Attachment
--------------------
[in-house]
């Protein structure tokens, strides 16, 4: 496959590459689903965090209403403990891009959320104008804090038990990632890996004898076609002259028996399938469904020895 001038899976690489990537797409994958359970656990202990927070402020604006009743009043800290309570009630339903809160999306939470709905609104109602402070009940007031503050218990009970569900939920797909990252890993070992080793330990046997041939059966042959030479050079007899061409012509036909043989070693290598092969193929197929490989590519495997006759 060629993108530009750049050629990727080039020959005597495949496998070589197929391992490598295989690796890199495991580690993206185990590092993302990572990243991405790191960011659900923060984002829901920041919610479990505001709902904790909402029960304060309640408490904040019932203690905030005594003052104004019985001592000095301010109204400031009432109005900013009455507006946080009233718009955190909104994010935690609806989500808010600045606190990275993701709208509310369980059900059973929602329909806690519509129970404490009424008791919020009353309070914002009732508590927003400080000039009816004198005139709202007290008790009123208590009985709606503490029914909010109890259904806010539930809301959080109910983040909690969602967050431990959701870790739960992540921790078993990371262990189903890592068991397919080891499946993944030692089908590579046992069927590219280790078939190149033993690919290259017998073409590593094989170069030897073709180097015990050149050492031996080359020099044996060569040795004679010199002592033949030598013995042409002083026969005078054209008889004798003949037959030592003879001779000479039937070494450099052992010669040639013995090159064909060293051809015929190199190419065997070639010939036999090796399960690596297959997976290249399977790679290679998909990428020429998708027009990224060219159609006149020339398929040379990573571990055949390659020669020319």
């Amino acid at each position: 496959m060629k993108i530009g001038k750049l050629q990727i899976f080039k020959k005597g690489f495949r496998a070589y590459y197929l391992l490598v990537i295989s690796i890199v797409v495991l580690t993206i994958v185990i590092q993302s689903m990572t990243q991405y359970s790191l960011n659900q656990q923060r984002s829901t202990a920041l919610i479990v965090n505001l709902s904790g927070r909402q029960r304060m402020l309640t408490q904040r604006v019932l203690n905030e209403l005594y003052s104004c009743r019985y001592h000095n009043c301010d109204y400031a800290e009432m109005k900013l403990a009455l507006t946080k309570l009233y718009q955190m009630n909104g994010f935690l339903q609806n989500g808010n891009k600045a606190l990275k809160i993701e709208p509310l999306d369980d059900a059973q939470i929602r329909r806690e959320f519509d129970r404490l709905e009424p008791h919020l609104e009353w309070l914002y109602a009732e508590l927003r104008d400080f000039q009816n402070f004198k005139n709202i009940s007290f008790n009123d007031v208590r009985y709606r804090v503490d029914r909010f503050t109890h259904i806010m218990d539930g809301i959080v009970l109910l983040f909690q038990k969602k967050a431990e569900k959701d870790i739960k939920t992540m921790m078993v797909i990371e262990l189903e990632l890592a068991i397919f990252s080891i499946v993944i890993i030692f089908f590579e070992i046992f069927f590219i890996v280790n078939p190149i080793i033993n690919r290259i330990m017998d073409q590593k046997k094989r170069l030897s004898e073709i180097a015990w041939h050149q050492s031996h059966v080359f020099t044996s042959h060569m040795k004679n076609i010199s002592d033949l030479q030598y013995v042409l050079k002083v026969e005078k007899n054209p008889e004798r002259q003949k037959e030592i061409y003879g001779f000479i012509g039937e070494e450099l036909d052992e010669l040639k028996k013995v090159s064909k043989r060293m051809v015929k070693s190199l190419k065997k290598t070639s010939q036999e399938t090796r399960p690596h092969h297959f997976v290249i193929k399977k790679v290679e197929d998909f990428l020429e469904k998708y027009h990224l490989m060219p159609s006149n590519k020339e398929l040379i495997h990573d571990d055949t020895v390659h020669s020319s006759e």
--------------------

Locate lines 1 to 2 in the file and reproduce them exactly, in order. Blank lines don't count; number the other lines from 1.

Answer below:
[in-house]
């Protein structure tokens, strides 16, 4: 496959590459689903965090209403403990891009959320104008804090038990990632890996004898076609002259028996399938469904020895 001038899976690489990537797409994958359970656990202990927070402020604006009743009043800290309570009630339903809160999306939470709905609104109602402070009940007031503050218990009970569900939920797909990252890993070992080793330990046997041939059966042959030479050079007899061409012509036909043989070693290598092969193929197929490989590519495997006759 060629993108530009750049050629990727080039020959005597495949496998070589197929391992490598295989690796890199495991580690993206185990590092993302990572990243991405790191960011659900923060984002829901920041919610479990505001709902904790909402029960304060309640408490904040019932203690905030005594003052104004019985001592000095301010109204400031009432109005900013009455507006946080009233718009955190909104994010935690609806989500808010600045606190990275993701709208509310369980059900059973929602329909806690519509129970404490009424008791919020009353309070914002009732508590927003400080000039009816004198005139709202007290008790009123208590009985709606503490029914909010109890259904806010539930809301959080109910983040909690969602967050431990959701870790739960992540921790078993990371262990189903890592068991397919080891499946993944030692089908590579046992069927590219280790078939190149033993690919290259017998073409590593094989170069030897073709180097015990050149050492031996080359020099044996060569040795004679010199002592033949030598013995042409002083026969005078054209008889004798003949037959030592003879001779000479039937070494450099052992010669040639013995090159064909060293051809015929190199190419065997070639010939036999090796399960690596297959997976290249399977790679290679998909990428020429998708027009990224060219159609006149020339398929040379990573571990055949390659020669020319």